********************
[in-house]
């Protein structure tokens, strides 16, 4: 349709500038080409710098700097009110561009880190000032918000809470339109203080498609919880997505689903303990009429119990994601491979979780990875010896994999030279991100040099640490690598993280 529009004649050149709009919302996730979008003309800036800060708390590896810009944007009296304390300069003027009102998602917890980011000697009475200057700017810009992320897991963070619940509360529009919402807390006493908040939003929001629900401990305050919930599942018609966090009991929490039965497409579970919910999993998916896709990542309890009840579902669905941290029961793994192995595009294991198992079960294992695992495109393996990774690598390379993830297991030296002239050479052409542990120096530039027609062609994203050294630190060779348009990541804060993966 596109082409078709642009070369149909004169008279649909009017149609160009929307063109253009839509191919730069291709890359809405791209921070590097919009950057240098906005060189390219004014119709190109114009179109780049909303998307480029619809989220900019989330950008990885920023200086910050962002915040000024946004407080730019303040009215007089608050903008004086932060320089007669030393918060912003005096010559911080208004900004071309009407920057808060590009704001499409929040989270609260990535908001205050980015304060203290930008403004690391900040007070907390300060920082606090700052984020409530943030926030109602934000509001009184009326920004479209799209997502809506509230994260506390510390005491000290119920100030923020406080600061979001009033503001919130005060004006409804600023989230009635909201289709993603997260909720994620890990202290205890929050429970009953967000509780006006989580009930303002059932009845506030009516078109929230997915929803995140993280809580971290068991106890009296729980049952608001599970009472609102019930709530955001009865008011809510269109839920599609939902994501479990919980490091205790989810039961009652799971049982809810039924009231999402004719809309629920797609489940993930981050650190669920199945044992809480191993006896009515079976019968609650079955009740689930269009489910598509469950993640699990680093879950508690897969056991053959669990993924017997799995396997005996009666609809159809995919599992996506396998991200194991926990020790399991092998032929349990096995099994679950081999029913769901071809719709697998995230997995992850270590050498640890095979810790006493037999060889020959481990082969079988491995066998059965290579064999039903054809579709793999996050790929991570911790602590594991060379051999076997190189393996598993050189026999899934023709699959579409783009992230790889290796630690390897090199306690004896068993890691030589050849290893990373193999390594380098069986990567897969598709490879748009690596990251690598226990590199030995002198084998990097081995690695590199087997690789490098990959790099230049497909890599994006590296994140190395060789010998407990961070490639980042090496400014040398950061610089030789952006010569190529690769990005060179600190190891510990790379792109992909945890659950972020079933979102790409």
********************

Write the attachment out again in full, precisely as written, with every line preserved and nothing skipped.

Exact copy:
[in-house]
């Protein structure tokens, strides 16, 4: 349709500038080409710098700097009110561009880190000032918000809470339109203080498609919880997505689903303990009429119990994601491979979780990875010896994999030279991100040099640490690598993280 529009004649050149709009919302996730979008003309800036800060708390590896810009944007009296304390300069003027009102998602917890980011000697009475200057700017810009992320897991963070619940509360529009919402807390006493908040939003929001629900401990305050919930599942018609966090009991929490039965497409579970919910999993998916896709990542309890009840579902669905941290029961793994192995595009294991198992079960294992695992495109393996990774690598390379993830297991030296002239050479052409542990120096530039027609062609994203050294630190060779348009990541804060993966 596109082409078709642009070369149909004169008279649909009017149609160009929307063109253009839509191919730069291709890359809405791209921070590097919009950057240098906005060189390219004014119709190109114009179109780049909303998307480029619809989220900019989330950008990885920023200086910050962002915040000024946004407080730019303040009215007089608050903008004086932060320089007669030393918060912003005096010559911080208004900004071309009407920057808060590009704001499409929040989270609260990535908001205050980015304060203290930008403004690391900040007070907390300060920082606090700052984020409530943030926030109602934000509001009184009326920004479209799209997502809506509230994260506390510390005491000290119920100030923020406080600061979001009033503001919130005060004006409804600023989230009635909201289709993603997260909720994620890990202290205890929050429970009953967000509780006006989580009930303002059932009845506030009516078109929230997915929803995140993280809580971290068991106890009296729980049952608001599970009472609102019930709530955001009865008011809510269109839920599609939902994501479990919980490091205790989810039961009652799971049982809810039924009231999402004719809309629920797609489940993930981050650190669920199945044992809480191993006896009515079976019968609650079955009740689930269009489910598509469950993640699990680093879950508690897969056991053959669990993924017997799995396997005996009666609809159809995919599992996506396998991200194991926990020790399991092998032929349990096995099994679950081999029913769901071809719709697998995230997995992850270590050498640890095979810790006493037999060889020959481990082969079988491995066998059965290579064999039903054809579709793999996050790929991570911790602590594991060379051999076997190189393996598993050189026999899934023709699959579409783009992230790889290796630690390897090199306690004896068993890691030589050849290893990373193999390594380098069986990567897969598709490879748009690596990251690598226990590199030995002198084998990097081995690695590199087997690789490098990959790099230049497909890599994006590296994140190395060789010998407990961070490639980042090496400014040398950061610089030789952006010569190529690769990005060179600190190891510990790379792109992909945890659950972020079933979102790409």